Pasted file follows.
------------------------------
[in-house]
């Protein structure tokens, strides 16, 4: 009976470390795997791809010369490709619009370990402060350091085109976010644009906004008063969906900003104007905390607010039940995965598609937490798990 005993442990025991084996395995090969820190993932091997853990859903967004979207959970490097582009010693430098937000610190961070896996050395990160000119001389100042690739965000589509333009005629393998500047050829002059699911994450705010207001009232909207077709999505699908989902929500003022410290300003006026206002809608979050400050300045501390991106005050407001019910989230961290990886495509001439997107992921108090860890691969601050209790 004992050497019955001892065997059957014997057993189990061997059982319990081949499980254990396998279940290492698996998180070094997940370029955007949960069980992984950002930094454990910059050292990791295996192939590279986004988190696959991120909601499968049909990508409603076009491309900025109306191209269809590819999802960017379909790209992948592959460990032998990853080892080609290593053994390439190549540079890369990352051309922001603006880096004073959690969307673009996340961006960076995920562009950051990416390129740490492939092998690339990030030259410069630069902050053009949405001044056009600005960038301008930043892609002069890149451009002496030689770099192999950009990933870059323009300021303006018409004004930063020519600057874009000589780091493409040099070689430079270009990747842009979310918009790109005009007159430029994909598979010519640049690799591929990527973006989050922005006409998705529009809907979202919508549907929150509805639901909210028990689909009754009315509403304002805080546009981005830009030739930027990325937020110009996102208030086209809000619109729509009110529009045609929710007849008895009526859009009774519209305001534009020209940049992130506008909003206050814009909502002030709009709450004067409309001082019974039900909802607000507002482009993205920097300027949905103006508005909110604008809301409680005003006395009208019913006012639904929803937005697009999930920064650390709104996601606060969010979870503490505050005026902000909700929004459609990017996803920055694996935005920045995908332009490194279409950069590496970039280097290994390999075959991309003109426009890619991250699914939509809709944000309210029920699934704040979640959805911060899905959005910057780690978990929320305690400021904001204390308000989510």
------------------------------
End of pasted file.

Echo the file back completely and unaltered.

[in-house]
């Protein structure tokens, strides 16, 4: 009976470390795997791809010369490709619009370990402060350091085109976010644009906004008063969906900003104007905390607010039940995965598609937490798990 005993442990025991084996395995090969820190993932091997853990859903967004979207959970490097582009010693430098937000610190961070896996050395990160000119001389100042690739965000589509333009005629393998500047050829002059699911994450705010207001009232909207077709999505699908989902929500003022410290300003006026206002809608979050400050300045501390991106005050407001019910989230961290990886495509001439997107992921108090860890691969601050209790 004992050497019955001892065997059957014997057993189990061997059982319990081949499980254990396998279940290492698996998180070094997940370029955007949960069980992984950002930094454990910059050292990791295996192939590279986004988190696959991120909601499968049909990508409603076009491309900025109306191209269809590819999802960017379909790209992948592959460990032998990853080892080609290593053994390439190549540079890369990352051309922001603006880096004073959690969307673009996340961006960076995920562009950051990416390129740490492939092998690339990030030259410069630069902050053009949405001044056009600005960038301008930043892609002069890149451009002496030689770099192999950009990933870059323009300021303006018409004004930063020519600057874009000589780091493409040099070689430079270009990747842009979310918009790109005009007159430029994909598979010519640049690799591929990527973006989050922005006409998705529009809907979202919508549907929150509805639901909210028990689909009754009315509403304002805080546009981005830009030739930027990325937020110009996102208030086209809000619109729509009110529009045609929710007849008895009526859009009774519209305001534009020209940049992130506008909003206050814009909502002030709009709450004067409309001082019974039900909802607000507002482009993205920097300027949905103006508005909110604008809301409680005003006395009208019913006012639904929803937005697009999930920064650390709104996601606060969010979870503490505050005026902000909700929004459609990017996803920055694996935005920045995908332009490194279409950069590496970039280097290994390999075959991309003109426009890619991250699914939509809709944000309210029920699934704040979640959805911060899905959005910057780690978990929320305690400021904001204390308000989510």